in support of the nomination of the streptomycin-producing microbe, Streptomyces griseus, as the State Microbe of New Jersey
In New Jersey we are proud of our state flower, the Common Meadow Violet (Viola sororia), and the state bird, the American Goldfinch (Spinus tristis). Microbes are a major component of our soil's ecology: Filamentous bacteria (Streptomyces) give the soil that wonderful earthy aroma (geosmin), they turn over organic materials to maintain soil fertility, and are also a major source of today's antibiotics. Yet, we lack a state microbe.
To date, only Oregon has recognized a state microbe: Saccharomyces cerevisiae, yeast, the basis of brewing, in recognition of the state's many small craft breweries. Wisconsin and Hawaii are considering naming state microbes as well. The microbe Streptomyces griseus, discovered in New Jersey, has dramatically advanced world health and thus merits state recognition.
Streptomycin was discovered by Albert Schatz, Elizabeth Bugie and Selman Waksman in January of 1944. It was truly remarkable in the breadth of pathogens that it attacked, including Vibrio cholerae (cholera) and Mycobacterium tuberculosis (TB), against both of which penicillin, the only other antibiotic at that time, had no effect. The discovery of streptomycin radically changed public health.
This producer of streptomycin (Streptomyces griseus), which was discovered in New Jersey soil and also isolated from the gullet of a healthy New Jersey chicken, was developed at the Department of Biochemistry and Microbiology, Rutgers, the State University of New Jersey, where its remarkable antibiotic properties were recognized. It was used in the development of large scale fermentation, a novel concept at that time. There had been war-time pressures to increase the production of penicillin via deep tank submerged fermentations. This was successful, evidenced by the general availability of penicillin on D-Day, June 6, 1944. The pressure for enhanced penicillin production continued. George Merck, in assessing needs for penicillin and those for the newly found streptomycin, overrode Merck's scientific board, which was focused only on penicillin, and committed extra funding for a major new project: the production of streptomycin.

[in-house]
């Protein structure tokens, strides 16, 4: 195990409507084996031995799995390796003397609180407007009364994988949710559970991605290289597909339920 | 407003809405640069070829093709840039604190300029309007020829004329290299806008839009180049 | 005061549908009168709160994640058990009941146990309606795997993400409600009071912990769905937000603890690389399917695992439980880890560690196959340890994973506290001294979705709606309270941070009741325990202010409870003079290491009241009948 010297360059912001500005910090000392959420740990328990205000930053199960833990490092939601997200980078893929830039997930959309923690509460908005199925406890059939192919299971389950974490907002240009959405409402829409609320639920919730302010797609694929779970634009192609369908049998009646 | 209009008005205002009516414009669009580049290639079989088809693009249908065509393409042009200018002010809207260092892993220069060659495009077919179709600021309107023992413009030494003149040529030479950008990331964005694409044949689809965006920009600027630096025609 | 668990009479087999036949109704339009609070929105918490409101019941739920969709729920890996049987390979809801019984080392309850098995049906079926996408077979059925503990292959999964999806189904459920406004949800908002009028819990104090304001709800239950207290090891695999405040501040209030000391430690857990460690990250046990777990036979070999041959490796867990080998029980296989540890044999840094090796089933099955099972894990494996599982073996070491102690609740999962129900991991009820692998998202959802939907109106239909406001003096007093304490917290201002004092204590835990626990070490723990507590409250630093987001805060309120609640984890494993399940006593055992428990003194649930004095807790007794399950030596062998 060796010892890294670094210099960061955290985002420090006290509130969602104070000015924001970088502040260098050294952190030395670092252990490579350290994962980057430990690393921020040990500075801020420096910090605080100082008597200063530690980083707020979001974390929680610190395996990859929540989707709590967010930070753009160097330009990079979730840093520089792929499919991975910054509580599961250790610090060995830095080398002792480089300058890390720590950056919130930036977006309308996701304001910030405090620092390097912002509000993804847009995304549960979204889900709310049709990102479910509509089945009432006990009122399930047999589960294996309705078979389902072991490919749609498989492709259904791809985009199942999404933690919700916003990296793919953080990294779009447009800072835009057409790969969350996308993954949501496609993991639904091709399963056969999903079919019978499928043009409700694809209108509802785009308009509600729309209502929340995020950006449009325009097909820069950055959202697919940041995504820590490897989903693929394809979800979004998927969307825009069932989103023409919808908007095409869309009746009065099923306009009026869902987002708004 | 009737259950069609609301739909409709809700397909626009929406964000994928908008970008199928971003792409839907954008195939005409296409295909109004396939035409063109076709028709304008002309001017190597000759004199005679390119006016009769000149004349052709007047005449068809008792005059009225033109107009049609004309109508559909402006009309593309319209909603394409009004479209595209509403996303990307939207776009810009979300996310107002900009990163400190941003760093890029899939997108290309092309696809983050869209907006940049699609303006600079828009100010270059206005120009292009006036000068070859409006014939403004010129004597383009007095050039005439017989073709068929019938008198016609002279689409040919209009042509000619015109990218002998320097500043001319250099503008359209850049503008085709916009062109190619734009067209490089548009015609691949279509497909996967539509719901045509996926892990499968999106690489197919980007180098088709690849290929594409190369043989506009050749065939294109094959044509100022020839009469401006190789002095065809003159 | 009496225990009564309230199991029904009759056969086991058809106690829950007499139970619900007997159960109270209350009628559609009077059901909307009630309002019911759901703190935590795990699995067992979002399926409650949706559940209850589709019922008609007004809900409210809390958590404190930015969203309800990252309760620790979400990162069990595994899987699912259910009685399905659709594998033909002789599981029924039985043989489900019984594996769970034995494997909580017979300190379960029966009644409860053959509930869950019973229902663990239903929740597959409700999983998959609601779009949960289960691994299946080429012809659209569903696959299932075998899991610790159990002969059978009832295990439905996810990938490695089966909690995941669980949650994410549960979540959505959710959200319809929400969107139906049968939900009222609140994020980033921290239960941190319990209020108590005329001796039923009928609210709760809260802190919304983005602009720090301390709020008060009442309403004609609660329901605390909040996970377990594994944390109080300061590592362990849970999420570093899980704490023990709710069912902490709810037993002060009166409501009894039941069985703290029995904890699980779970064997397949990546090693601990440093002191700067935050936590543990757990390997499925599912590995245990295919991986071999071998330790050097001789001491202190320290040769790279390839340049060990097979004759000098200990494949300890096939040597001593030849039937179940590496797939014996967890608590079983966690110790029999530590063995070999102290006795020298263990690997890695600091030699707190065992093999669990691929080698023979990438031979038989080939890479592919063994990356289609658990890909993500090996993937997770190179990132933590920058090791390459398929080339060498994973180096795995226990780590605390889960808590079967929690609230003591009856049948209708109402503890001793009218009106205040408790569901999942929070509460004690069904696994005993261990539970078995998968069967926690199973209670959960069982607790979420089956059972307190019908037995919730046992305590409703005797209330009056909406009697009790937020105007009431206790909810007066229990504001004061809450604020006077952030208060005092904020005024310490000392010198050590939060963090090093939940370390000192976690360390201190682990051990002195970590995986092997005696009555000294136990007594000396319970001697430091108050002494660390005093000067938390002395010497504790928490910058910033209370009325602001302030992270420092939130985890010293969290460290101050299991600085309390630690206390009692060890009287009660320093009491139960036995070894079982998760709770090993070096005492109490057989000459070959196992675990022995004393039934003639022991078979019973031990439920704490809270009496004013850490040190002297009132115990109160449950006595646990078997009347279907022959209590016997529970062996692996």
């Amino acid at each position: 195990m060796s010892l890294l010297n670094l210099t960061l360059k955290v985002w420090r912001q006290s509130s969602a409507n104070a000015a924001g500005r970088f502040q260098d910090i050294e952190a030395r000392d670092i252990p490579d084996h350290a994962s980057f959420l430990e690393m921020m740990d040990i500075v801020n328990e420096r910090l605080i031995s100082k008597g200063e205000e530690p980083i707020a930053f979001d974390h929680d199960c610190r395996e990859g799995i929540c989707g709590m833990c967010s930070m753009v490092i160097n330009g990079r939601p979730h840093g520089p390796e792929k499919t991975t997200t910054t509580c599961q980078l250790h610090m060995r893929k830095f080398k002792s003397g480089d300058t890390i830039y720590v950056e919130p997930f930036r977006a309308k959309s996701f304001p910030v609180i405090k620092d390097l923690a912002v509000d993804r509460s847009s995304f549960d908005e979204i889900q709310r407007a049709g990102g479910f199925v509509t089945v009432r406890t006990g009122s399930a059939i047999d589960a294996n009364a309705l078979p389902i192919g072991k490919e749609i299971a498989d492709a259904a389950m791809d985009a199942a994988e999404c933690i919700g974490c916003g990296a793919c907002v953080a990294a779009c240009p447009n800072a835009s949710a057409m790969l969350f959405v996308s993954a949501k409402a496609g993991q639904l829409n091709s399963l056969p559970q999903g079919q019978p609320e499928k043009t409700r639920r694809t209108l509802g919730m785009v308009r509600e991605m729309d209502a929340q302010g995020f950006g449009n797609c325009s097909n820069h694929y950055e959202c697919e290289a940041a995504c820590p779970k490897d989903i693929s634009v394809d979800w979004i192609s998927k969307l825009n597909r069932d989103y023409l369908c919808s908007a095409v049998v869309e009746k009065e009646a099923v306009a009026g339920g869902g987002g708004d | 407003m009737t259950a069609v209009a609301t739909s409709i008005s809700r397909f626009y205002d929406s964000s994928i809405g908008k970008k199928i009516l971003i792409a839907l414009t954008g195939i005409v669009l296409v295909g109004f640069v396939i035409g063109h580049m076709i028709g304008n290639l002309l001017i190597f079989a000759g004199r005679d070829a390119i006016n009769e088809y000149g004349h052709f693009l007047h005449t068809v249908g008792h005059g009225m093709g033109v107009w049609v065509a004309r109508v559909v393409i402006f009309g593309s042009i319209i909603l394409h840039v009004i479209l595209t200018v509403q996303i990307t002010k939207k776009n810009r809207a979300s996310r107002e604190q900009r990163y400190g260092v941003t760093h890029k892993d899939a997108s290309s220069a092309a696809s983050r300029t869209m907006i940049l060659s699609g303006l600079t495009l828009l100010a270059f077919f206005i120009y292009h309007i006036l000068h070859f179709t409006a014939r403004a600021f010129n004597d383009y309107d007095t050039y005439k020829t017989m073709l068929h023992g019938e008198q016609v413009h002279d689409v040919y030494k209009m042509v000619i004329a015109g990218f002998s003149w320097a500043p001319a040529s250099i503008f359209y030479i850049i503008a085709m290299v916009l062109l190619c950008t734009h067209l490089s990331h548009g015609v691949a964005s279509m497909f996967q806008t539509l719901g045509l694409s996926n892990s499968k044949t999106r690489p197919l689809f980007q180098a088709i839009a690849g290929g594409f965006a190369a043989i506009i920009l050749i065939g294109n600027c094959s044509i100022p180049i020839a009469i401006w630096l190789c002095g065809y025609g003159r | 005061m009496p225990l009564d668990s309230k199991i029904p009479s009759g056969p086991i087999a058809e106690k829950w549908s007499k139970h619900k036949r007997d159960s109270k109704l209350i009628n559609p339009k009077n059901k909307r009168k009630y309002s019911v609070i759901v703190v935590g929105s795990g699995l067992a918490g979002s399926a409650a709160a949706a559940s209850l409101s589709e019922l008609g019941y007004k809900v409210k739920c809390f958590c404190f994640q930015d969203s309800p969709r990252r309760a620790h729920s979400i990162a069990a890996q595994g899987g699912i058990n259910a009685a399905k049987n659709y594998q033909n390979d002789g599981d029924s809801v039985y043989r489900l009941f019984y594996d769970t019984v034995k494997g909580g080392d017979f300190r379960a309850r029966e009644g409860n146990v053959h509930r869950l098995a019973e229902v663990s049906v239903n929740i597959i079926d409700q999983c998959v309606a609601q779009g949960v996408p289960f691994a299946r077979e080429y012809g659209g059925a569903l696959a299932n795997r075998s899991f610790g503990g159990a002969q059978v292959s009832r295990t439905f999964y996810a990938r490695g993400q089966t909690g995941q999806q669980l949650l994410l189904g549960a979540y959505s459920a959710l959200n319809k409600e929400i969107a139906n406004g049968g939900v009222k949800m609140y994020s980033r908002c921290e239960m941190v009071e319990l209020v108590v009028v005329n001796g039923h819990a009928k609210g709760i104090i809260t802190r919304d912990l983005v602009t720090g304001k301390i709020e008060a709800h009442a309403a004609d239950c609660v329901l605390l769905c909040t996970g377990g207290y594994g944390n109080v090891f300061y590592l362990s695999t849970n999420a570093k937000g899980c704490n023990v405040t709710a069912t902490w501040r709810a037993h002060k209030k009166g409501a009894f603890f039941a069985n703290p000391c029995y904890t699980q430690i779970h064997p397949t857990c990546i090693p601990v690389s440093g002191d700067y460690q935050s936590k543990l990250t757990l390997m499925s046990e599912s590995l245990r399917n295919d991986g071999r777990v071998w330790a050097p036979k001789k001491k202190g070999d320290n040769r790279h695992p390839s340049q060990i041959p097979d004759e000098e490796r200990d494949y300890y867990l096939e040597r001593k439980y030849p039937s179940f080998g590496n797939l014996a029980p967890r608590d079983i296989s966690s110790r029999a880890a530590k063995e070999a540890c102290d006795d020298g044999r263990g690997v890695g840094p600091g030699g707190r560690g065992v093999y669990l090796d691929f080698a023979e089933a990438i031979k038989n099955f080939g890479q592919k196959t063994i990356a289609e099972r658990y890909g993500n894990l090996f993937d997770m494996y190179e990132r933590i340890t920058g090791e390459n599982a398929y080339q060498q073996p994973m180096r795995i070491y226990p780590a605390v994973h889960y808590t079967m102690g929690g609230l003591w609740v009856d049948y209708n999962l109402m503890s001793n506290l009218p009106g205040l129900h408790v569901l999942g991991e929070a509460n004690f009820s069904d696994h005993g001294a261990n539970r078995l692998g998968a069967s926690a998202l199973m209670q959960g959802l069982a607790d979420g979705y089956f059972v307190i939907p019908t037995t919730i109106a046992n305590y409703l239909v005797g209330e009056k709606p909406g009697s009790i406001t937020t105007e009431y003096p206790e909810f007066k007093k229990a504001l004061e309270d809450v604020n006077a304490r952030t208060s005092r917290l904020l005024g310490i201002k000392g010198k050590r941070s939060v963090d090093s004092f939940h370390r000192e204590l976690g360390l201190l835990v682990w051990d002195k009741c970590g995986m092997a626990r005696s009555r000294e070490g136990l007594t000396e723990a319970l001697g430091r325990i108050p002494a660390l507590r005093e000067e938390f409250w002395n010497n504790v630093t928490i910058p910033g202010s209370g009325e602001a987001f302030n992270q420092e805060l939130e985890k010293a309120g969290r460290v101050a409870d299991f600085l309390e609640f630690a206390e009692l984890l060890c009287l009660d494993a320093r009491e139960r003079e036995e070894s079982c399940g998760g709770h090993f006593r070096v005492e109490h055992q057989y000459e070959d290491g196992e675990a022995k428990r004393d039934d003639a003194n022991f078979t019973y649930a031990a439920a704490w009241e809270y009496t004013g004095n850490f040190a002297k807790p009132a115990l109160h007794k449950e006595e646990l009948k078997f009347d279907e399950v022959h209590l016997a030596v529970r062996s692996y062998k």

Thus streptomycin joined penicillin in the development of the pharmaceutical industry in New Jersey. Within four years of the discovery of streptomycin in 1944, the initial yields in the milligram range were ramped up to 3,000 kilograms per month, a million-fold increase. This enabled animal and human trials by Drs. William Feldman and Corwin Hinshaw, at the Mayo Clinic in Rochester, MN.
Nominations for a New Jersey State Microbe were encouraged. Three nominations stood out:
- Azotobacter vinelandii, discovered by Jacob Lipman in 1903 in Vineland, NJ soil. This was the second free-living aerobic nitrogen-fixing bacterium (the initial study was by M. Beijerinck - Azotobacter chroococcum 1901).
- Thiobacillus thiooxidans (or the updated name, Acidithiobacillus), discovered by Jacob Jaffe and Selman Waksman in 1922 in acid mine waste and associated transformations from New Jersey.
- Streptomyces griseus, discovered by Schatz, Bugie and Waksman in New Jersey in 1944; produces streptomycin and is active toward gram-negative pathogens and the tubercule bacillus.
Streptomyces griseus clearly emerged as the winner. Its selection as the New Jersey State Microbe followed a vote by New Jersey microbiological groups, the contest having been held at several NJ locations.
In brief: Why this microbe?
- It saves millions of lives.
- It has created jobs; the development of the pharmaceutical industry in the 1950s was based in NJ.
- It was recognized for its production of streptomycin and on which Selman Waksman was awarded Nobel Prize for Physiology or Medicine in 1952.
Streptomycin has been a major weapon in the war against bacterial infections, shortening and preventing illnesses, alleviating suffering and even averting premature death. Streptomyces griseus and the antibiotic it makes, streptomycin, was discovered in NJ at the dawn of the antibiotic era, has saved millions of lives, extended human life span, and has dramatically changed and improved the course of world health.
Please write to your NJ legislator in support of this nomination.
John Warhol, Max Häggblom and Doug Eveleigh